Durham County confirms first case of H1N1
Posted May 23, 2009
Updated May 24, 2009
Durham, N.C. — Public Health Director Gayle B. Harris announced Saturday afternoon that officials have confirmed Durham County’s first case of swine flu, also known as the H1N1 virus.
The infected person is being treated in an area hospital. Harris said anybody who could be affected by the case has been notified. She would not say how old the person is, or where he or she works, only that it was "not a high-risk environment."
The Durham County case is also unrelated to the Orange County case announced Friday, Harris said.
UNC Medical Center officials said the infected Orange County worker may have exposed up to 17 pediatric patients, and 10 other employees to the virus at University Pediatrics, 5322 Highgate Drive in Durham. Those potentially infected people have been contacted and do not appear to be showing symptoms, officials said.
Orange County health workers say the infected person started showing symptoms on Monday. His or her name is not being released, and the person is being confined to their home.
The health director says there is no need to panic.
“I don’t think there’s any cause for panic. This is a flu-like illness, as you all know. It for the most part is mild in nature,” said Dr. Rosemary Summers, Orange County health director.
The Orange County Health Department has dealt with these types of infectious illnesses before. There was a case of severe acute respiratory syndrome (SARS) in the county in 2003.
“UNC Health Care has a renowned infectious disease program. I am confident that UNC Health Care advises their health care staff regarding appropriate measures to reduce the risk of disease spread,” Summers said.
Summers urged people who are sick, however, to stay home.
"You really should not be in large public gatherings. You should stay home from work, and you should stay home from social engagements," she said.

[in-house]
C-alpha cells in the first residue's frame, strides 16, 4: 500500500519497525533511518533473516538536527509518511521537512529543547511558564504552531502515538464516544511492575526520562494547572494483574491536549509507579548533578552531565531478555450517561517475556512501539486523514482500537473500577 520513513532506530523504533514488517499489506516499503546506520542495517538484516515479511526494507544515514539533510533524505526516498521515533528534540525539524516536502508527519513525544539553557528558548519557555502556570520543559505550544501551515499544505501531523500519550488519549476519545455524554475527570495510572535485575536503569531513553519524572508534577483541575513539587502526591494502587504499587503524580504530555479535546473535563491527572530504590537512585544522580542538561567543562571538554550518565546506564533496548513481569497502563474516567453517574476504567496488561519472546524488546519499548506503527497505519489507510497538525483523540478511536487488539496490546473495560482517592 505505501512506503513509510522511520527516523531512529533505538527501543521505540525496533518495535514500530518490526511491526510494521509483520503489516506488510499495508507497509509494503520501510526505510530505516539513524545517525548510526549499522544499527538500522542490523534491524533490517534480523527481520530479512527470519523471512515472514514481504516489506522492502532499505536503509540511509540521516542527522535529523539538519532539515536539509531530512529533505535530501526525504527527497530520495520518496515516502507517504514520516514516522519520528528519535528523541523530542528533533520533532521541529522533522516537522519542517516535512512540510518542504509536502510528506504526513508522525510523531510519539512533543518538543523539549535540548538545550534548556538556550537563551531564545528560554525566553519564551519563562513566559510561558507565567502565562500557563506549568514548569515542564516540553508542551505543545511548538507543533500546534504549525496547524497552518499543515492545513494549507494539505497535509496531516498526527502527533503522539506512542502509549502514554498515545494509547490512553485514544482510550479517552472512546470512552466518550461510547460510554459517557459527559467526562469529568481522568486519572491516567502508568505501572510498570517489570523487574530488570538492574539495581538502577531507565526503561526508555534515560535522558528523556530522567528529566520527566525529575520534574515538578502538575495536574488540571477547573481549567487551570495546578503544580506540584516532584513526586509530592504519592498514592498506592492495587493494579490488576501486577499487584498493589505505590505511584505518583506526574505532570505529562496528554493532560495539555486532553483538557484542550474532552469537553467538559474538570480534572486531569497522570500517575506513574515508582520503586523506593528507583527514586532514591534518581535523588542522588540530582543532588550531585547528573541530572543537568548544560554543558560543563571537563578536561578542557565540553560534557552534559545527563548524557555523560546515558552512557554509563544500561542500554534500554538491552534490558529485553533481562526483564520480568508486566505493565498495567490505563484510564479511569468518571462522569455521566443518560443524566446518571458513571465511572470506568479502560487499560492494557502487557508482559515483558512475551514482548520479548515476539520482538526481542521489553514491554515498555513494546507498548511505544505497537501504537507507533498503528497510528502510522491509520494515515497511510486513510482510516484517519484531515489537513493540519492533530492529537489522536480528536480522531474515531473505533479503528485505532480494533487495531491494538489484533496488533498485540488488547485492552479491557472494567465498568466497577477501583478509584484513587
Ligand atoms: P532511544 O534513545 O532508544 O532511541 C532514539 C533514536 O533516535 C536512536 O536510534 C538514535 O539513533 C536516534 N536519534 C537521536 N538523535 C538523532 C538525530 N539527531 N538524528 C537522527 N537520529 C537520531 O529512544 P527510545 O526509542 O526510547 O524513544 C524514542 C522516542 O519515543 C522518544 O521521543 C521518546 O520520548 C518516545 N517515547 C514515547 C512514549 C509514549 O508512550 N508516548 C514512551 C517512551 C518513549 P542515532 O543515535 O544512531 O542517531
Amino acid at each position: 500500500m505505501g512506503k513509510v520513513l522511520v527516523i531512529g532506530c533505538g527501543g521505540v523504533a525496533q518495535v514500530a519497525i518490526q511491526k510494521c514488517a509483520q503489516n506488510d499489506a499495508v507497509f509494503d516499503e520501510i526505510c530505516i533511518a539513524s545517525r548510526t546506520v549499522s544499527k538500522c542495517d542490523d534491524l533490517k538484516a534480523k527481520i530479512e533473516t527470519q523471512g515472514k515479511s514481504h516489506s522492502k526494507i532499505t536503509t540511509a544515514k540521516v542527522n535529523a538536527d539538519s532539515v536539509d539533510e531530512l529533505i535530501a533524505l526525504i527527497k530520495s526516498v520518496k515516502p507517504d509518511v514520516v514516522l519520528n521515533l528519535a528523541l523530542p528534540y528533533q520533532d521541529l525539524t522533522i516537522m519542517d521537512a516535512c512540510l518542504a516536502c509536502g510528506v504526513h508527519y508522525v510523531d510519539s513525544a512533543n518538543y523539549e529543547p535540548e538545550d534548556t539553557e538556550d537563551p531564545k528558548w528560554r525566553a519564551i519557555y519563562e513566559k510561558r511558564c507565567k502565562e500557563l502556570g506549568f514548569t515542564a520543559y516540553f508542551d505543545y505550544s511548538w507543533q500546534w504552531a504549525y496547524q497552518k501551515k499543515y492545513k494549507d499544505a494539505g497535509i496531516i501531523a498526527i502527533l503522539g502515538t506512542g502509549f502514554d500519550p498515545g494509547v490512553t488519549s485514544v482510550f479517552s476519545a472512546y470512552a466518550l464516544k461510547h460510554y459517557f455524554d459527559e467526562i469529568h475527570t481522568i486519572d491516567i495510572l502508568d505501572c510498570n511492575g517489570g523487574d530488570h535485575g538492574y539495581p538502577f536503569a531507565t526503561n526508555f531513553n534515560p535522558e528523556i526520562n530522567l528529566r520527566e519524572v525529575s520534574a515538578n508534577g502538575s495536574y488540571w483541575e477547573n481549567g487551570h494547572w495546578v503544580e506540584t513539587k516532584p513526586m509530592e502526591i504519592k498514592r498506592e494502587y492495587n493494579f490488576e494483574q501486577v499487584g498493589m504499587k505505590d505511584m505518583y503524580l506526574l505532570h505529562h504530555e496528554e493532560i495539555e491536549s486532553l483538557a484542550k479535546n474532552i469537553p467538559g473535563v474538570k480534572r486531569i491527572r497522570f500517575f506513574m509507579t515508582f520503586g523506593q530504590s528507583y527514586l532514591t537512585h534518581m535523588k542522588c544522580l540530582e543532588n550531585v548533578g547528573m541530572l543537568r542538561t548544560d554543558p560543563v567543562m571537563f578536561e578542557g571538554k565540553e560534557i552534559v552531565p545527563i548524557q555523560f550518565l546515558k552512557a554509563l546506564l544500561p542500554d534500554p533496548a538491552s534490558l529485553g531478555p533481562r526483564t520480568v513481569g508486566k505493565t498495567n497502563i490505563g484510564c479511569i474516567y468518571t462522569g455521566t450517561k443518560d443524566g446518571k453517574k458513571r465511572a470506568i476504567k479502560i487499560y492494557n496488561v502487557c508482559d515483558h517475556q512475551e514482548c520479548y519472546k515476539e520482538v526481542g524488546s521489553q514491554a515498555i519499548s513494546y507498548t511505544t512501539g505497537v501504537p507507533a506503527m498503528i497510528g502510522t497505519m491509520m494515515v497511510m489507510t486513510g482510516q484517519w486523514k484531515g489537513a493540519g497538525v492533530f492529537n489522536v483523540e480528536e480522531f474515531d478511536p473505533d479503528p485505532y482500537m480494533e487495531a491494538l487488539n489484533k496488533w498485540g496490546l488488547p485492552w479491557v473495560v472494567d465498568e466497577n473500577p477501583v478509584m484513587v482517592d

The state Department of Health and Human Services said that two new cases bring the total number of cases in North Carolina to 14.
The two recent cases have some area doctors fielding more questions about swine flu.
"What we have seen to this point are people that are worried that they might have swine flu without necessarily having the symptoms,” said Dr. Scott McGeary, with Accent Urgent Care.
McGeary said H1N1 is treatable and most people should be fine.
"Healthy individuals need to kind of pay attention to their health the same way they always do, not more, not less,” he said.
The virus was first detected last month, and at least 42 countries now have confirmed it in more than 11,000 people. At least 85 people have died from it.
The confirmed cases don't represent anywhere near the full scope of the outbreak: For every reported case of swine flu, there may be 20 people sickened with it, said CDC's Dr. Anne Schuchat - more than 100,000 people in the U.S. There are signs that it is declining in parts of the country, although school-related outbreaks in New York City and elsewhere have led to the closings of about 60 schools affecting 42,000 students, Schuchat said.